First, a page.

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United States Immigration Laws Timeline

Gov. Chris Christie has opposed the entry of any Syrian refugees into New Jersey, but he has no control over the federal resettlement program.

The White House announced changes Monday to the government’s visa-waiver program to try to stop those who have visited conflict zones from easily boarding American-bound commercial flights, a move intended to prevent an attack in the United States similar to the ones that struck Paris. But the new measures — which include potentially higher fines for airlines that fail to verify their passengers’ identities and increased information-sharing between countries — are limited, and White House officials acknowledged that they would need Congress to pass legislation to further tighten controls.

More than half of the nation’s governors say they will not accept Syrian refugees in their states, but they may have little choice. States cannot pick and choose which refugees to take in, federal officials with the Health and Human Services Department’s Office of Refugee Resettlement warned in a letter sent out last week. If they deny services to any group of refugees, states may risk losing resettlement funding altogether.

Le Congrès américain, à majorité républicaine, se préparait mercredi à légiférer pour durcir les conditions d’admission de réfugiés en provenance de Syrie et d’Irak et des élus appelaient aussi à une réévaluation du programme d’exemption de visas pour les touristes européens.

Environ un million de Mexicains ont quitté les États-Unis entre 2009 et 2014 pour rentrer dans leur pays, tandis que quelque 870 000 ont fait le chemin en sens inverse sur la même période, selon une étude du Pew Research Center publiée jeudi. L’institut américain de recherche avait déjà détecté une tendance similaire entre 2005 et 2010 : les Mexicains rentrés chez eux avaient été légèrement plus nombreux — 20 000 personnes — que ceux venus tenter leur chance aux États-Unis.

The decline in the number of Mexican immigrants living in the U.S. also is reflected in a 2015 Pew Research Center survey done in Mexico, in which a decreasing share of Mexicans report connections in the U.S. Today, 35% of adults in Mexico say they have friends or relatives they regularly communicate with or visit in the U.S., down 7 percentage points from 2007, when the Mexican immigrant population in the U.S. had reached its peak.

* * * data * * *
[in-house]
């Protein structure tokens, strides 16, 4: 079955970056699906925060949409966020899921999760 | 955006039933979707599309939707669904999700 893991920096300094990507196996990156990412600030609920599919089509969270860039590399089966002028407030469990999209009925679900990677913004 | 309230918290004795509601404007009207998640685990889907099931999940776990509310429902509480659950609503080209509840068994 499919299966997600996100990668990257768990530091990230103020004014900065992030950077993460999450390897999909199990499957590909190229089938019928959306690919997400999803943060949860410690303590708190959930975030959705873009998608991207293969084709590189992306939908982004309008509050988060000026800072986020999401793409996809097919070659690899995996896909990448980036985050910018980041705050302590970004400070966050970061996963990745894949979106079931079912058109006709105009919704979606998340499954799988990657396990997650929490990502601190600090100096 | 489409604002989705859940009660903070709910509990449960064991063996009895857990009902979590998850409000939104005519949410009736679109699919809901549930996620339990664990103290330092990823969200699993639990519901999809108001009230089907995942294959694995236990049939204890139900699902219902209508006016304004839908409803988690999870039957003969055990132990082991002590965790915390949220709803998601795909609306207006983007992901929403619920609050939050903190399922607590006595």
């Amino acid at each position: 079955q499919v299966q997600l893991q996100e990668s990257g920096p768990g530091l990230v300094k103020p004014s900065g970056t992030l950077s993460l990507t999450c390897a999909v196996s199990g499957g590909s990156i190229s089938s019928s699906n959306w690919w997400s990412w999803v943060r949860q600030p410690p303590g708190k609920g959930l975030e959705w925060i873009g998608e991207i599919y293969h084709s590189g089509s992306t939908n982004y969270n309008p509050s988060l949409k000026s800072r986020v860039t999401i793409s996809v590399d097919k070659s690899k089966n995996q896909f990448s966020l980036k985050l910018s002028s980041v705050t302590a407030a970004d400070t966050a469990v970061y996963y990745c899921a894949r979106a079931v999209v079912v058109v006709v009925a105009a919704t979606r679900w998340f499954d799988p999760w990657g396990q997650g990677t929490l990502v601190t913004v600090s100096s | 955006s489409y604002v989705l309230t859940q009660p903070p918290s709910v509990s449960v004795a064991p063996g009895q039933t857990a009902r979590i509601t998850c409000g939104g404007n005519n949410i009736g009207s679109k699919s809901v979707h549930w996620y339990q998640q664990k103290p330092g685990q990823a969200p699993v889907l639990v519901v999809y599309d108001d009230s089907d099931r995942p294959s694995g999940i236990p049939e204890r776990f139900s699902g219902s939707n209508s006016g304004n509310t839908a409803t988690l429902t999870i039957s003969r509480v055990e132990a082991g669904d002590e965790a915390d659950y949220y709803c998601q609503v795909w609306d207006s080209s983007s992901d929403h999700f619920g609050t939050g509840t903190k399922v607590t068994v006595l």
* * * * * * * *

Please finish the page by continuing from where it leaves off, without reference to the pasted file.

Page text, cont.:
With the slowdown in recent immigration, Mexican immigrants living in the United States today are a more settled population than they were 25 years ago, an era before large numbers of their authorized and unauthorized fellow citizens crossed the U.S.-Mexico border. Compared with 1990, Mexican immigrants in 2013 were considerably older (median age of 39 vs. 29), better educated (42% with high school diploma or more vs. 24%) and had been in the U.S. for longer (77% had been in the U.S. for more than a decade, compared with 50%).

Overall, migration flows between the U.S. and Mexico have slowed down. But the net flow from Mexico to the U.S. is now negative, as return migration of Mexican nationals and their children is now higher than migration of Mexicans heading to the U.S. These new findings are based on Pew Research Center estimates using U.S. Census Bureau surveys to measure inflow of Mexican immigrants to the U.S. and the National Survey on Demographic Dynamics (ENADID) from Mexico’s chief statistical agency (INEGI), which measures the number of Mexican immigrants who have moved back to Mexico after living in the U.S. between 2009 and 2014.

More Mexican immigrants have returned to Mexico from the U.S. than have migrated here since the end of the Great Recession, according to a new Pew Research Center analysis of newly available government data from both countries. The same data sources also show the overall flow of Mexican immigrants between the two countries is at its smallest since the 1990s, mostly due to a drop in the number of Mexican immigrants coming to the U.S.


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